Friday, February 27, 2015

Opal's Faith

By Agnes Alexander
Historical Western Romance 364 pages
Cover art by Trisha FitzGerald

Nineteen-year-old Opal Barnett never dreamed that leaving her home in Memphis, Tennessee to settle on a ranch that her father had inherited near the little town of Wildweed, Arizona would bring such an unsettling change in life. Not only did she find a half-breed cousin, but she found she had to give up dreams of wearing beautiful gowns and dress in britches, ride a horse, round up cattle, and do many jobs required of a rancher. She never dreamed that the hired hand who was such a help to would become the object of her secret dreams. She knew she had to fight the impulse she had to touch him every time they were together because she didn't have time in her life for anything except helping her family.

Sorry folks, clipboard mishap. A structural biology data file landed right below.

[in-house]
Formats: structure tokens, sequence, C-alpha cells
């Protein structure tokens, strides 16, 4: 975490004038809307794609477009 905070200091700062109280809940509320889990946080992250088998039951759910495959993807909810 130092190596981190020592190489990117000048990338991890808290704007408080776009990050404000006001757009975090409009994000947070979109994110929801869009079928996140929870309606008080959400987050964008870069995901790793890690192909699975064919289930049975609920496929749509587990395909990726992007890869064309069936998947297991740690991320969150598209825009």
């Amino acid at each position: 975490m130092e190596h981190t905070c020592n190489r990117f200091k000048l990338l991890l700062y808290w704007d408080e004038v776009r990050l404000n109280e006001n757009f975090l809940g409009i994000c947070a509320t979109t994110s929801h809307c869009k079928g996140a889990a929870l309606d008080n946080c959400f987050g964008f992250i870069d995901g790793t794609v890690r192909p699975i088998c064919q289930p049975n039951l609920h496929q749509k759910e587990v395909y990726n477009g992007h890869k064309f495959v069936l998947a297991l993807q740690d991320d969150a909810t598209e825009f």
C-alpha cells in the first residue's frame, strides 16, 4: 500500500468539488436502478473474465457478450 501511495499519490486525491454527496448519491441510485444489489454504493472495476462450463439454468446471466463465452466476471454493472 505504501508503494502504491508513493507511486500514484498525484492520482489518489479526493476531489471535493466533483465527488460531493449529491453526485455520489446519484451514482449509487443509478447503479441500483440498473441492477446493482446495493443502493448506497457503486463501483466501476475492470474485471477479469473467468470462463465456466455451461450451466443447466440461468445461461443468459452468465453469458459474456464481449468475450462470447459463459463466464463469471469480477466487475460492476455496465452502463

Jace Renwick had one goal, to find the man who had murdered his father in a Colorado gold field ten years earlier. The fact that he was pushing thirty, time most men who wanted a family had settled down, didn't tempt him to give up the pursuit. Informed the culprit was in Arizona, he set out to track  him down and landed up at the Barnette ranch. Knowing this would be a good place to keep a low profile in his search, he volunteers to help George Barnett get the place up and running. But the auburn haired Opal was harder to ignore than he ever dreamed a woman would be.


"Who is that man, Opal?" Her mother asked as soon as she was in the door.

"He said his name was Jace Renwick, not that that means anything to us. He wanted to water his horse and get a drink for himself."

Her mother frowned. "Is he going to leave as soon as he waters his horse?"

"He said he wanted to talk to Papa."

"Papa's in town," Pearl butted in.

"I know. Mr. Renwick said he'd wait for him at the barn. I didn't tell him that it would be a while before Papa came home."